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NTFS 2023: ‘Dysgu’ (Welsh) – to teach and to learn

21 Aug 2023 | Dr Emma Yhnell As a National Teaching Fellow 2023, Dr Emma Yhnell, Senior Lecturer at Cardiff University School of Biosciences, reflects on how the Welsh word “dysgu” perfectly summarises her teaching vision and has led to her winning this highly prestigious award.

The Welsh word “dysgu” (pronounced “dusk-ee) means both to learn and to teach. While I must admit, this confused me greatly in my Welsh language lessons, it also provided the perfect opportunity to reflect on my recent National Teaching Fellowship award and how vital learning has been (and continues to be) in my teaching approach and philosophy.  

Learning to teach 

In 2016, as a very recent post-doctoral researcher, I stood at the front of a class of 80 undergraduate students to deliver my first ever lecture. I didn’t hold a teaching contract, but I had volunteered because I thought it would be good to increase my teaching experience. I’d previously done lots of postgraduate demonstrating during bioscience practical classes and I held Associate Fellowship but I hadn’t ever delivered a lecture before.  

Thankfully the lecture that I’d been asked to deliver was on my specialist subject of Huntington’s disease, something that I’d spent over three years specialising in for my PhD. When I began to design my lecture, I took myself back to when I first learnt about Huntington’s disease. My undergraduate degree was in Biochemistry, and I then made a somewhat unusual transition into Neuroscience for my PhD. That meant that I had a very steep learning curve to understand some of the basics of my PhD. In fact, I vividly remember scrambling to scribble down notes during my first PhD lab meeting which included a section ‘words to look up’!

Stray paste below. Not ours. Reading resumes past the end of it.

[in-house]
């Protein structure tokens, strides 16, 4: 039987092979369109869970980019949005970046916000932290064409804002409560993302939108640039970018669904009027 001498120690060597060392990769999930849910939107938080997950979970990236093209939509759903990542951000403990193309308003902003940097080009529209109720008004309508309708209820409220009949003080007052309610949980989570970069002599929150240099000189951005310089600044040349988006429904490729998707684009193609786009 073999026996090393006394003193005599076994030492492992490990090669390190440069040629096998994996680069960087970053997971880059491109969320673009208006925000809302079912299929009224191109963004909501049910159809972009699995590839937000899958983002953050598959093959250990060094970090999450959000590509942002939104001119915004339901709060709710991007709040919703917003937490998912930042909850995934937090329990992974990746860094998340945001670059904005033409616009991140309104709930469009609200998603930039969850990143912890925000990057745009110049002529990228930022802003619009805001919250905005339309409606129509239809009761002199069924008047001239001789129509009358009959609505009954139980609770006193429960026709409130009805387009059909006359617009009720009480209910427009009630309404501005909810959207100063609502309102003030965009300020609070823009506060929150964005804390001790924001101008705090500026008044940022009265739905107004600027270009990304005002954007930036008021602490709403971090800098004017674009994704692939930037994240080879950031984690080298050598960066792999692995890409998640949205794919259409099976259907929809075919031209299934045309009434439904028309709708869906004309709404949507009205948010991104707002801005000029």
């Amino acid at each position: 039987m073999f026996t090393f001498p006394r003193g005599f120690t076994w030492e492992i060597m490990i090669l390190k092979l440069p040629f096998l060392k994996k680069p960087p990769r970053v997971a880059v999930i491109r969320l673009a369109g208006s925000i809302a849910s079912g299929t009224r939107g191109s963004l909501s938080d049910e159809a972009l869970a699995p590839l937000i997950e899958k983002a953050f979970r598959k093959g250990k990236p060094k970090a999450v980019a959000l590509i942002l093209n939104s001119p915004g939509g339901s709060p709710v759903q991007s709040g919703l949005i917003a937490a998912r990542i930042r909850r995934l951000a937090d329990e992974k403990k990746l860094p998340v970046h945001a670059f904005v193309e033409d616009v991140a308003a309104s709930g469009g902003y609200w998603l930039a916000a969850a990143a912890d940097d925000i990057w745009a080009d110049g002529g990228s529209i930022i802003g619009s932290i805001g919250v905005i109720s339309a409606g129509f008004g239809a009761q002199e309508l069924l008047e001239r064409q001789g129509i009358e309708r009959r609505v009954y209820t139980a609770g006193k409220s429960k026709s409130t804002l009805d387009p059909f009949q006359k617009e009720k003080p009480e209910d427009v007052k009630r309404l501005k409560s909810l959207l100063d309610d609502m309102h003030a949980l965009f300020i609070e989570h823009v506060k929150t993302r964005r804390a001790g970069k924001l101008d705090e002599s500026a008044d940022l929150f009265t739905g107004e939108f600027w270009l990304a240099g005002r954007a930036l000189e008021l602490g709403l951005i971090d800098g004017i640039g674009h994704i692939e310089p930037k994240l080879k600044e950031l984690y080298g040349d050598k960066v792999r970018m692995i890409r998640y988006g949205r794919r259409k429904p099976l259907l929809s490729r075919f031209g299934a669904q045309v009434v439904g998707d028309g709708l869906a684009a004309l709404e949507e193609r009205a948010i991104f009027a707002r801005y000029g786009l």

As the students filed into the lecture theatre, I suddenly felt a huge wave of panic wash over me. What was I doing here? Why was I here? Would the students think I was an idiot? I took a deep breath, a moment outside and had a huge gulp of water before reminding myself that I’d never done this before and we all have to start somewhere. Right?! The first few slides were basic content which I knew really well. Before I knew it, I’d settled into the lecture delivery and was in full flow. The students seemed to be enjoying the lecture, nodding along and enjoying the interactive elements in particular. And then, as soon as it had begun, 50 minutes had passed and it was over, and on time too.  

What I hadn’t anticipated was the encouraging words from students on their way out. They said things like “that was great, are you giving any more lectures?” and “thanks, that was my favourite lecture of this module so far.” My feelings of panic and anxiety were soon replaced by joy and excitement, I really enjoyed lecturing. There were certainly things that I could improve for next time, but I leave feeling reassured that for my first go, I’d done a pretty good job. 

Reflecting on my first lecturing experience, I had so much to learn about lecturing. But the key thing was to accept and acknowledge that despite being a subject expert in the content, learning about teaching was a key part of the process for me as an educator.